Tips for passing on cost increases and raising room or other prices

Tips for passing on cost increases and raising room or other prices

New wage settlements for long overdue salary adjustments, rising energy costs and daily new announcements from suppliers, whether food, laundry cleaning or insurance. Everything is getting more expensive and this requires decisive action by entrepreneurs.

Good reasons to raise prices now:

  • A reasonable commercial calculation must include that cost increases are also passed on to guests and customers. Those who do not pass on extraordinary additional costs through price increases have to ask themselves whether they were perhaps too expensive before the cost increase?
  • Since many companies, indeed entire industries, are currently informing their customers about price increases, it is perhaps also a very good time.

Good reasons not to raise prices now:

  • A price increase for hotels can lead to a decline in occupancy. Therefore, at least “good feeling” price increases should be avoided at all costs.
  • The industry is far from recovering from the Corona aftermath. This means that reserves have been eroded. This fact would argue for an immediate passing on of rising costs. However, some types of travel are weakened anyway and decision-makers may consider whether an online meeting would not have the same success as a business trip or a face-to-face meeting.

An accurate calculation is always a prerequisite for a price adjustment. Here are the most important steps before adjusting prices:

1. determine the exact cost increases and work them into your budget. Do not rely on lump sums (such as personnel costs increase by xy %), but draw up a precise staffing plan with entry and exit dates and the wage adjustments for each position. It is very important to precisely quantify the resulting additional costs. Then divide the calculated additional costs by the number of realistically expected overnight stays, then you now know the surcharge that you theoretically have to achieve for each overnight stay.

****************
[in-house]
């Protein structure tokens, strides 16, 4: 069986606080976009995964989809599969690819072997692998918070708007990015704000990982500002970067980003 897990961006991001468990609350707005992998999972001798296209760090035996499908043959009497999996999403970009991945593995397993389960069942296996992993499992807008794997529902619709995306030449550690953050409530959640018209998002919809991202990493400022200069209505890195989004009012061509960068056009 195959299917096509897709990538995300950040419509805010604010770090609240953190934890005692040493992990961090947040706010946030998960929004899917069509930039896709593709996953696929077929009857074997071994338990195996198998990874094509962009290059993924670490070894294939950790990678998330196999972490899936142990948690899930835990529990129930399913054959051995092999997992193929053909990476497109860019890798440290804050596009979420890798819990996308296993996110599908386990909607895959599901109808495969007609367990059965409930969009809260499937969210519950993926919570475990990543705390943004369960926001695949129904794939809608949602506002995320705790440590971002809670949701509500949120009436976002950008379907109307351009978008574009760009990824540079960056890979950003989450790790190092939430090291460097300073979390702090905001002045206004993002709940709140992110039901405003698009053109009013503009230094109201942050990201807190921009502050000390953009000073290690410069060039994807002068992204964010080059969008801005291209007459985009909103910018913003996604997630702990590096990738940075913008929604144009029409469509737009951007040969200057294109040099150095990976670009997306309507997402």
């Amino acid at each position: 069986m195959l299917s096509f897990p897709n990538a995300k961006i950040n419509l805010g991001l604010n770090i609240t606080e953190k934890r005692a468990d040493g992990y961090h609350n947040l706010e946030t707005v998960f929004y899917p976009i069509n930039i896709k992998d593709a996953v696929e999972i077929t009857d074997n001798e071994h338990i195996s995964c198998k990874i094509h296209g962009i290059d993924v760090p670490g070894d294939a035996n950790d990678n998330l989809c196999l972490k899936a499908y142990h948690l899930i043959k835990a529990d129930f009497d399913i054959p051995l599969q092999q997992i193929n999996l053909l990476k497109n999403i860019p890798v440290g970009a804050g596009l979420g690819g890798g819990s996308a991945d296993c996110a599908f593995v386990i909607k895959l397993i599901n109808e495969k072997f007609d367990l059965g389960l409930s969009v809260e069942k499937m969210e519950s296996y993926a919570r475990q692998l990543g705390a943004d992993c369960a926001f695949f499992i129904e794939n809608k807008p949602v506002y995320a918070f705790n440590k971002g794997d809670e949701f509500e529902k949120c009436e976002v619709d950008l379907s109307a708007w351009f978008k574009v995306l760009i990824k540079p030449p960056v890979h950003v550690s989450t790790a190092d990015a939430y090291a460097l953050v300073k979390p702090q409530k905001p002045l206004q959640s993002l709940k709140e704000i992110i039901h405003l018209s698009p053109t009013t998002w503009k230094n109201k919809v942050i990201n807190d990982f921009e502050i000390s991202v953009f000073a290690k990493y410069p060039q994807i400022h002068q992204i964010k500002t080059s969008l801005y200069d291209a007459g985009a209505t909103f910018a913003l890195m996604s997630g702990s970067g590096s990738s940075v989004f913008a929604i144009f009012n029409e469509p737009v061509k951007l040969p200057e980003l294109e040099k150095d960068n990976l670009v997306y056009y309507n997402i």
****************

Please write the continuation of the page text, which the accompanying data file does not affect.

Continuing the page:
2. In the next step, check whether savings are possible. Replacing suppliers who can offer cheaper rates, checking whether you are paying for IT licences that have not been used for a long time or limiting opening hours (for example at reception) can free up important resources. The same applies to digitalisation or sustainability projects, which are very often associated with the following savings. Perhaps company cars can be replaced with e-bikes or outsourced projects can be implemented more cheaply in-house.

3. Once the new cost situation is transparent, the next step is to examine the expected turnover. It is very important to determine the turnover shortfall that will result from rising costs. The goal is to achieve a secure result in the future through the measures to be planned now.

Once this key figure of the shortfall in turnover is known, the following questions should be clarified:

  • How could a price adjustment be made that is gentle on occupancy? Probably hotels with good revenue management strategies and dynamic pricing will find better answers here than hotels with fixed or seasonal prices. It is very likely easier to distribute most of the necessary price increases to the days with high demand than to the already weak “sour cucumber days”.
  • Additional, effective sales strategies and additional distribution channels can also compensate for lost sales after a price increase. The expansion of guest segments, which currently tend to grow, could be a sensible strategy.
  • It is also important to ask whether existing contracts with tour operators or business travel customers allow for a price adjustment during the year. Especially with high-volume customers, renegotiating a cost surcharge should be worthwhile.

Of course, other price adjustments (for parking, breakfast or other F&B offers) should not be excluded. Here, too, a professional calculation underpins the subsequent argumentation and the actual necessity. And again: 3 € surcharge on a bestseller in the restaurant, has a greater impact than a 2 € surcharge on the sleeper.

Also important:

  • Especially with good business partners, one should seek discussion in advance of an unplanned price increase.
  • Perhaps a special strategy for regular guests is a good measure. E.g. initially being able to book at the old prices for a few weeks.
  • Prepare the staff for possible discussions with customers and guests.Observe the effect of the adjustments in order to counteract in time if necessary. In the end, it is not the average price achieved or the occupancy that counts, but only the turnover per available room (RevPar), as it combines both key figures.

 

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